High Lining


by Jacob Beam

        Complications arose in the arrival of the family. Doctors were telling the two of us things that should not be heard. The prescription drugs of the past had moved into the system from both parts of the relationship. The child would most likely not be seeing the light of this world.

“How can you tell me this?” she squealed in pain.

“I’m truly sorry ma’am but there is nothing more I can do. We just have to wait and see.” The doctor was nervous due to her intensity and my stare.

“Fuck me.” Mustering all I had.

“No.” My wife sang out into the white office space.

Against my better judgement we walked home that day from the doctor’s. She didn’t say much. I tried to hum a few inspirational tunes but it stayed quiet. She was saddened and I saw a new pain in her eyes, one I could not change.

“I’m sorry,” she said.

“Don’t put that on yourself baby.” My eyes starting a wail.

“I wanted this. I wanted this.”

“I wanted it as well.” Moving fast in my mind trying to save the situation.

“It’s my fault.”

She chose to sleep much more frequently after that. A darkness crept into our house, and into our home, that was not reversible. No more flowers in the window sealing the heart. No more sweet kisses meaning nothing more than love’s existence, it did no longer. The light of my life had grown cold. She had fallen over the side of the boat and refused to take my help. Floating without Self she walked around the house looking out the window, searching for the days of old. I did the same.

“What are you doing today?” She came outside to the back porch only for a moment.

“After I finish this joint I’m heading to class and I may write some after that. Are you okay? I can take the day off, I don’t think the kids will mind.” I had chosen to not stop fighting for her.

“I’m okay, baby. Have a nice day at work.” Simple.

“Okay. I love you.” Asking for something in return.

She closed the door behind her. I want to think she heard me. I want to think she still loved me. But in the moments of the present day nothing was certain. My wife had broken the bond and was fighting me as I fumbled around trying to fix it all.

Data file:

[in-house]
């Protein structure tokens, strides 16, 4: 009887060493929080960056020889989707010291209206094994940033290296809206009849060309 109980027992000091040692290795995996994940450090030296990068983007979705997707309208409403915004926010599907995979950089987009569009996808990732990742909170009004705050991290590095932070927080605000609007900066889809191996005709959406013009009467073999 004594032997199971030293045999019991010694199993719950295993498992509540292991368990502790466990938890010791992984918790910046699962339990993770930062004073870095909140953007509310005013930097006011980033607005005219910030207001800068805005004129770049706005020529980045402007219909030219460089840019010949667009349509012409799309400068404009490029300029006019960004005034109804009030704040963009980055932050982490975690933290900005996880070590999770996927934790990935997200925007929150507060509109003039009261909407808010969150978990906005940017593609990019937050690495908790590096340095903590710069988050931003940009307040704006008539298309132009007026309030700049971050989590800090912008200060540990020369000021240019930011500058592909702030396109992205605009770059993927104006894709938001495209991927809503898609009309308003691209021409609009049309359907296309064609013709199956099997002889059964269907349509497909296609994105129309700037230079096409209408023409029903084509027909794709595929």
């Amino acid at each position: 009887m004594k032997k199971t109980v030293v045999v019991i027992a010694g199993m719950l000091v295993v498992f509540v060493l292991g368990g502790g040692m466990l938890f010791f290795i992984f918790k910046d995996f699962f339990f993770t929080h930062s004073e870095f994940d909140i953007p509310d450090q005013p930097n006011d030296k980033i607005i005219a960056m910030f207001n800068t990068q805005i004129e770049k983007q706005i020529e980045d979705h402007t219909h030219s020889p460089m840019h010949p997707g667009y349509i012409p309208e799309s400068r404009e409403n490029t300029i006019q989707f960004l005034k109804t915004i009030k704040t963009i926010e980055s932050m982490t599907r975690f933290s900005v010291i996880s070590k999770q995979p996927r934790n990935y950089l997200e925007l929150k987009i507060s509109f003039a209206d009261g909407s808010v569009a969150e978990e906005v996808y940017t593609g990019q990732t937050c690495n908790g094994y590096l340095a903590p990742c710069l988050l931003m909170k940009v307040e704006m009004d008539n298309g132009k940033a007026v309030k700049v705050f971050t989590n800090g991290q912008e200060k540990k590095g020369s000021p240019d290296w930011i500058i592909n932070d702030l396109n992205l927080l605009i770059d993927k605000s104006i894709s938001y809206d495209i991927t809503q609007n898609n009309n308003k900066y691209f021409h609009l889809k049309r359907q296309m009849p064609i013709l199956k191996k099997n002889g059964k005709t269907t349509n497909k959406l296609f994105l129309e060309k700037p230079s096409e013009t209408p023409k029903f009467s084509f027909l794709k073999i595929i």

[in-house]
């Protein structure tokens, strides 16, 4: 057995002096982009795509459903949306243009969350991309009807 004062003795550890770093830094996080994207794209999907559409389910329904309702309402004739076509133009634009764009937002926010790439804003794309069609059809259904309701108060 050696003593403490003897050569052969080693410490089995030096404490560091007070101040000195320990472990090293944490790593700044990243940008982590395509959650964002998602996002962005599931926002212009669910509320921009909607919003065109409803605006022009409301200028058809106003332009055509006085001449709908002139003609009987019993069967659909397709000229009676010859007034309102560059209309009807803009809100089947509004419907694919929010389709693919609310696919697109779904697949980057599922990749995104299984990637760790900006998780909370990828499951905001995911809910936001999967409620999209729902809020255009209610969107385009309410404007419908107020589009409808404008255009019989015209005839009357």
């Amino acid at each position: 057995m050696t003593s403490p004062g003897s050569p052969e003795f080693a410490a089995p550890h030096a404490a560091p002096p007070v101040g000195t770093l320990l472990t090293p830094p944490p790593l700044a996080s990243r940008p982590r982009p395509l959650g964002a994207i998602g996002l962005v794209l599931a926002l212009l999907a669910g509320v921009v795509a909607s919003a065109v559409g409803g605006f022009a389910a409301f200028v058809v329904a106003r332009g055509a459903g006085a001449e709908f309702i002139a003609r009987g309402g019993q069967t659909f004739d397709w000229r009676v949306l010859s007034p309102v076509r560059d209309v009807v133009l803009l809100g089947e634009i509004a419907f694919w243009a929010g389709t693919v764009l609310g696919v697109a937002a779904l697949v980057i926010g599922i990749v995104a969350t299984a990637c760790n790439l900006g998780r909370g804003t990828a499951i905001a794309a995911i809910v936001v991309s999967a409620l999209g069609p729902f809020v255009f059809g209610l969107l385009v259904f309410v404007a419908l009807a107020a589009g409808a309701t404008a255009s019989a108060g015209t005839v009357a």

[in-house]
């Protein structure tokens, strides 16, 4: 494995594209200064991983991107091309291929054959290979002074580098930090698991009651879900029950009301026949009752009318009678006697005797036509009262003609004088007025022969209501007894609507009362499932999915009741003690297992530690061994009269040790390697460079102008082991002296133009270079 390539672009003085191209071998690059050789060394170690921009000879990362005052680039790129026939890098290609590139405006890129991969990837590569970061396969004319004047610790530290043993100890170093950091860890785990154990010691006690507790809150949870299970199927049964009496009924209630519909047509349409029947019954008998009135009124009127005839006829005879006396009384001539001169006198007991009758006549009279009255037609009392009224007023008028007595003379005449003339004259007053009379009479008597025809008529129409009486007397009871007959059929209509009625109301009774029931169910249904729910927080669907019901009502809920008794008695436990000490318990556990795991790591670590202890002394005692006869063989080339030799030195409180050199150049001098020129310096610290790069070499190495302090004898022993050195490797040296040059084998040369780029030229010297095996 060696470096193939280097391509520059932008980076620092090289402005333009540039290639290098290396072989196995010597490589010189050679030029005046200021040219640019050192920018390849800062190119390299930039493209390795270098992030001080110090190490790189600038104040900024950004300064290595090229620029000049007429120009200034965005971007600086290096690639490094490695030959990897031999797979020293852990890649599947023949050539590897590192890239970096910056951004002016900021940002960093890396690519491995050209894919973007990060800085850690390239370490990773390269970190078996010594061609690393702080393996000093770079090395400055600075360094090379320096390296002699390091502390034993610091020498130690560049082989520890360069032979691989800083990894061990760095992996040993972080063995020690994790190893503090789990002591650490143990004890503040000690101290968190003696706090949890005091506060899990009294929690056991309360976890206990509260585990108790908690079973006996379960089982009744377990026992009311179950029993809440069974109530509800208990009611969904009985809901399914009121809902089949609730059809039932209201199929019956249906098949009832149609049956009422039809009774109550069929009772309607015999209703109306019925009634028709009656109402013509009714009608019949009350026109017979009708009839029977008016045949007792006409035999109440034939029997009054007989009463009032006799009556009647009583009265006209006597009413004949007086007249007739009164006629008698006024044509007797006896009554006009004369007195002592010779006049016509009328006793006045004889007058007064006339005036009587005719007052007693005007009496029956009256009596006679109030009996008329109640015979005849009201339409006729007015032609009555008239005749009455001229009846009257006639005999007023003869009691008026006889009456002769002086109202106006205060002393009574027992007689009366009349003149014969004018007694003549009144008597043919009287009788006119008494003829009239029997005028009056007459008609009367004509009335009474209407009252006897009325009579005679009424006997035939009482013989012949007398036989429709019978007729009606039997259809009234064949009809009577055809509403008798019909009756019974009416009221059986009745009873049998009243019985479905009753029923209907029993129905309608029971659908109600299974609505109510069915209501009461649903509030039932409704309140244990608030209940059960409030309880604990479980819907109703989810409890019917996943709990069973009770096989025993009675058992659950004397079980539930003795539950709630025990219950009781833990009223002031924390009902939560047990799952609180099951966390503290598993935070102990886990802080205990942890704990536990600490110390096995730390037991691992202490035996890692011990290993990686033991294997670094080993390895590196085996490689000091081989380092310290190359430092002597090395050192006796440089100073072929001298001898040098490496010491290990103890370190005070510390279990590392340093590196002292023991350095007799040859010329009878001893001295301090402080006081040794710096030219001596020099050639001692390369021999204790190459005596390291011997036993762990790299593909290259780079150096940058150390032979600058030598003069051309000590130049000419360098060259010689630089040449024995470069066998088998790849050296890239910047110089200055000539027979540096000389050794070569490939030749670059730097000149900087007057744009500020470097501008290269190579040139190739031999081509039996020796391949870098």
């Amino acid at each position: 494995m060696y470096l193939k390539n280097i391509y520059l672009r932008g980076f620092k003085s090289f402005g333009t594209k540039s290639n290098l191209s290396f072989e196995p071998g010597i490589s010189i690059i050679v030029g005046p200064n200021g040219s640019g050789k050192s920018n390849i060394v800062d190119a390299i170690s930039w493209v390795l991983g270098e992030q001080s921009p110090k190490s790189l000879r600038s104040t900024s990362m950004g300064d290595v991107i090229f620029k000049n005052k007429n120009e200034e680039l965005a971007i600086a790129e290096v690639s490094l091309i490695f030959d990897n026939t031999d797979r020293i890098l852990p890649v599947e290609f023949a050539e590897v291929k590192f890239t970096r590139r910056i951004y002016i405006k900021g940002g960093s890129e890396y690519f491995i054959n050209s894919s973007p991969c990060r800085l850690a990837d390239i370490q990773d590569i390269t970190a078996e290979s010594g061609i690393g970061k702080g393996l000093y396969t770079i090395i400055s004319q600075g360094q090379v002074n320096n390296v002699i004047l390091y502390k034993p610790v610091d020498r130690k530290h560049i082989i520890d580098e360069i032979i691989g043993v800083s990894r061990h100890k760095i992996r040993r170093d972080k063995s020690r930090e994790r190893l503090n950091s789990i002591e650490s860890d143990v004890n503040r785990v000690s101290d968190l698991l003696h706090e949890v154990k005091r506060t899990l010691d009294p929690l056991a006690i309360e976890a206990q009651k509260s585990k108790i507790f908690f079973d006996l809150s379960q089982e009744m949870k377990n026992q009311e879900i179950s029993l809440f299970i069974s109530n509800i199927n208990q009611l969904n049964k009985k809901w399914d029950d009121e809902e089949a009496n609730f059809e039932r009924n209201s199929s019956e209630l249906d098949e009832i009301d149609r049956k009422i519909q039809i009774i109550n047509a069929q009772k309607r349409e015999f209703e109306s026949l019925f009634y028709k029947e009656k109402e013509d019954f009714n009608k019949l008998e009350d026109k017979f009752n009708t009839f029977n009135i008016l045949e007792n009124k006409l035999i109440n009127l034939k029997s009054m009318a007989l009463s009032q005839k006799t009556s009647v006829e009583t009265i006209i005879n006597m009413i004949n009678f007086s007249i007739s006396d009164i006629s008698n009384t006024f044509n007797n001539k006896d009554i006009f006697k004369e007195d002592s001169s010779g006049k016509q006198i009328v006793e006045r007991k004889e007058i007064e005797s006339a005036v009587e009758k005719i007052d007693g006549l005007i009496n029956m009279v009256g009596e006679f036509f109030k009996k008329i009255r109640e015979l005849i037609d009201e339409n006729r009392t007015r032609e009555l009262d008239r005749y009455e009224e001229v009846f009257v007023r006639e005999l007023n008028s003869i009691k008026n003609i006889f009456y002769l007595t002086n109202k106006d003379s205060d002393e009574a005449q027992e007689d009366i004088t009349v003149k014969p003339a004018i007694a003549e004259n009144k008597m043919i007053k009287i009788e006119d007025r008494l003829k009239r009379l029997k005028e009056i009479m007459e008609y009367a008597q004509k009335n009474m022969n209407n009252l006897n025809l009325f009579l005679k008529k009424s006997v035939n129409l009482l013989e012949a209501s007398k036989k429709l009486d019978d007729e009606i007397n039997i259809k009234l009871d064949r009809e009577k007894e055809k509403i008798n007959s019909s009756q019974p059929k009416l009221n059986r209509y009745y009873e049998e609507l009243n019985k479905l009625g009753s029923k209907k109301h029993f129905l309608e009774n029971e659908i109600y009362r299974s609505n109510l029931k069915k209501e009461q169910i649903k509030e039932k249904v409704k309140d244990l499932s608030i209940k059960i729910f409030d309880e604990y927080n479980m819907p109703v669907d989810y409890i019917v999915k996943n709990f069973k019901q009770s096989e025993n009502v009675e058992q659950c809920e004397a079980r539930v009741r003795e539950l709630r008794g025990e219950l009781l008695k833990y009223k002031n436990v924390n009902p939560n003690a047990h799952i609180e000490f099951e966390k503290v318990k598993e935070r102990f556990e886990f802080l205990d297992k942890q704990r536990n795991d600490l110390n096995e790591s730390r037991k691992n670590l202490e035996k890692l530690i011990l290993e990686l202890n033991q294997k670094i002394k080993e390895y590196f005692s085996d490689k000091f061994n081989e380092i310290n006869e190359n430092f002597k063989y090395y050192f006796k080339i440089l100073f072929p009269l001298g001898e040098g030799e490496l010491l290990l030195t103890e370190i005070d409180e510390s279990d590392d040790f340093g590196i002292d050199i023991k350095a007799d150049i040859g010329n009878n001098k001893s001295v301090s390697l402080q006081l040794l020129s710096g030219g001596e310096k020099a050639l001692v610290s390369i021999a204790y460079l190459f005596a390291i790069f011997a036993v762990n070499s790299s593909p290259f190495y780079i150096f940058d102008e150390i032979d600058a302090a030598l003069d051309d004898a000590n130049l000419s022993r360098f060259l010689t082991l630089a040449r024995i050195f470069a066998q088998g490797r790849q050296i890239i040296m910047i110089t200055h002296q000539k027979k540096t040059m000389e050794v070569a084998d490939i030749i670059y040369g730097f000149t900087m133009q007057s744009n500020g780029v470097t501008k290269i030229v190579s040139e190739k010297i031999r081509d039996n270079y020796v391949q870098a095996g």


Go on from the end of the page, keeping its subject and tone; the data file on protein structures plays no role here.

Driving to work was a time of reflection and heartache. The moments died fast and went quick. As I walked into the building I knew something wasn’t right.

            The phone rang.

            My life changed.

            “I need you to sit down for me.” The tone was futile.


            “We found her in the closet. Both were lost. I’m sorry.” Darkness had set in.

            “No.” I had nothing else.

            “I’m sorry.” I ended the call.

            Later that night I sat in the living room and drank from a tall tan bottle that had been hiding in the pantry for some time. A pool of tears and booze circled the ground around me. The end of the bottle approached but the pain was still present. The pull of the grain cemented the pain deep into my soul. I yelled out against the wall and up to the gods. I threw down my phone and up my sadness.  

            I fought to stand up and walk to her side, to fall where she fell. To lay down next to her one more time. Weary from the wheat I stumbled and went sideways. Blacking out my view of life momentarily I woke to some kind of light, some kind of brightness. But I lay still and fought to stay in the darkness. 

I received my education from The University of Texas-Tyler. I dig art, green tea and traveling. I live in Austin, Texas. I'm really enjoying the freedom from the terrifyingly backward thinking that only East Texas can bring.